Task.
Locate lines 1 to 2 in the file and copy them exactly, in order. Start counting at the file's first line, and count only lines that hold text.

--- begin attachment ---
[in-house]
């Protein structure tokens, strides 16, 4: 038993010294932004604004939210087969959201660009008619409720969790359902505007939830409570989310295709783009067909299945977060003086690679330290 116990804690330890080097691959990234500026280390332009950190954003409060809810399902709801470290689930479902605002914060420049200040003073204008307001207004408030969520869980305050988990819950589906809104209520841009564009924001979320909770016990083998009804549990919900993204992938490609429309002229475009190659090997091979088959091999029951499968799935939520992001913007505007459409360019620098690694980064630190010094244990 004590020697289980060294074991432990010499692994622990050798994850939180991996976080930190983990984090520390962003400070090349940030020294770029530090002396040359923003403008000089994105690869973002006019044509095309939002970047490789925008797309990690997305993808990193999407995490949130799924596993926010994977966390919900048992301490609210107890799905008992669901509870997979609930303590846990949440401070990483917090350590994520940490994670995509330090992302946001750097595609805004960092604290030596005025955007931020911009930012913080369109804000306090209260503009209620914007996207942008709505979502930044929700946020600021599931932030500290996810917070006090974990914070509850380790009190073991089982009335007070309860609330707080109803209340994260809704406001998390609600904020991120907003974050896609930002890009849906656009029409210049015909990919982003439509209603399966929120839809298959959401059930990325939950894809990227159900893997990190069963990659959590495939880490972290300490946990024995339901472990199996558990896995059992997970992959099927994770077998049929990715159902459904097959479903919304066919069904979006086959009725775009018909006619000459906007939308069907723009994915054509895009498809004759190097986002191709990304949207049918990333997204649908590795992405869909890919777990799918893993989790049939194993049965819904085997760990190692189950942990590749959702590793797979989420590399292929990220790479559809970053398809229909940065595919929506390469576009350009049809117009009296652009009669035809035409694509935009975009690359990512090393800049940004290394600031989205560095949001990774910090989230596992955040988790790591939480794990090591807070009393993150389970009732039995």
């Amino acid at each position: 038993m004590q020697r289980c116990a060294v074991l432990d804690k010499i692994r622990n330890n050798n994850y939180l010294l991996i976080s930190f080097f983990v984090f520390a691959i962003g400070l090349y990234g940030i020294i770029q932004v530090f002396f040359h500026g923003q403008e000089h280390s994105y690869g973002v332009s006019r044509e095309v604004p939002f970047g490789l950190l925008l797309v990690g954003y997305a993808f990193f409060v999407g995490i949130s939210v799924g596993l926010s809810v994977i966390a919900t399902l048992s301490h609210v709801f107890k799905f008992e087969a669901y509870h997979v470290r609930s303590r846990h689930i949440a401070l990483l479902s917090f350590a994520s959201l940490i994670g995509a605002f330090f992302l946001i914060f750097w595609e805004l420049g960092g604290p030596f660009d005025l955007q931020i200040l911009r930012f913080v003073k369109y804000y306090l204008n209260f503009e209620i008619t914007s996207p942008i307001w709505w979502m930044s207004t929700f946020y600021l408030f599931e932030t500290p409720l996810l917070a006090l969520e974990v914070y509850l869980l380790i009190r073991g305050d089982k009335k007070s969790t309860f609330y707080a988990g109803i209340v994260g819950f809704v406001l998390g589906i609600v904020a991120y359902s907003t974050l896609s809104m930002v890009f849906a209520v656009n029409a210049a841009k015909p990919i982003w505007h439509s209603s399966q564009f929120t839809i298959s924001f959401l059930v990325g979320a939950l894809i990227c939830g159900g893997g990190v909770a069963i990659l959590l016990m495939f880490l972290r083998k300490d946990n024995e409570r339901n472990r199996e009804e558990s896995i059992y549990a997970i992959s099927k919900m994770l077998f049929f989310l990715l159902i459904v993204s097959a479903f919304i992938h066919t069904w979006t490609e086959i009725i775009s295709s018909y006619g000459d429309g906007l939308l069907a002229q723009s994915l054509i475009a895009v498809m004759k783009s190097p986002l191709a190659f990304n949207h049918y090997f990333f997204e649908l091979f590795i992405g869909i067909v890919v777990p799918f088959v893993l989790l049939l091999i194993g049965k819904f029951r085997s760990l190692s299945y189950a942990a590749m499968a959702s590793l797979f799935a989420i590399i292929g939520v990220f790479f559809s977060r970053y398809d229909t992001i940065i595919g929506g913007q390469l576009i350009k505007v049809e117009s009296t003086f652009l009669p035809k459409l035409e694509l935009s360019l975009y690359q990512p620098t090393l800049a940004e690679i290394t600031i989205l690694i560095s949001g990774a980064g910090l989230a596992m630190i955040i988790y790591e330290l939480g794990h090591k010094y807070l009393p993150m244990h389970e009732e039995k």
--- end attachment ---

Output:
[in-house]
């Protein structure tokens, strides 16, 4: 038993010294932004604004939210087969959201660009008619409720969790359902505007939830409570989310295709783009067909299945977060003086690679330290 116990804690330890080097691959990234500026280390332009950190954003409060809810399902709801470290689930479902605002914060420049200040003073204008307001207004408030969520869980305050988990819950589906809104209520841009564009924001979320909770016990083998009804549990919900993204992938490609429309002229475009190659090997091979088959091999029951499968799935939520992001913007505007459409360019620098690694980064630190010094244990 004590020697289980060294074991432990010499692994622990050798994850939180991996976080930190983990984090520390962003400070090349940030020294770029530090002396040359923003403008000089994105690869973002006019044509095309939002970047490789925008797309990690997305993808990193999407995490949130799924596993926010994977966390919900048992301490609210107890799905008992669901509870997979609930303590846990949440401070990483917090350590994520940490994670995509330090992302946001750097595609805004960092604290030596005025955007931020911009930012913080369109804000306090209260503009209620914007996207942008709505979502930044929700946020600021599931932030500290996810917070006090974990914070509850380790009190073991089982009335007070309860609330707080109803209340994260809704406001998390609600904020991120907003974050896609930002890009849906656009029409210049015909990919982003439509209603399966929120839809298959959401059930990325939950894809990227159900893997990190069963990659959590495939880490972290300490946990024995339901472990199996558990896995059992997970992959099927994770077998049929990715159902459904097959479903919304066919069904979006086959009725775009018909006619000459906007939308069907723009994915054509895009498809004759190097986002191709990304949207049918990333997204649908590795992405869909890919777990799918893993989790049939194993049965819904085997760990190692189950942990590749959702590793797979989420590399292929990220790479559809970053398809229909940065595919929506390469576009350009049809117009009296652009009669035809035409694509935009975009690359990512090393800049940004290394600031989205560095949001990774910090989230596992955040988790790591939480794990090591807070009393993150389970009732039995």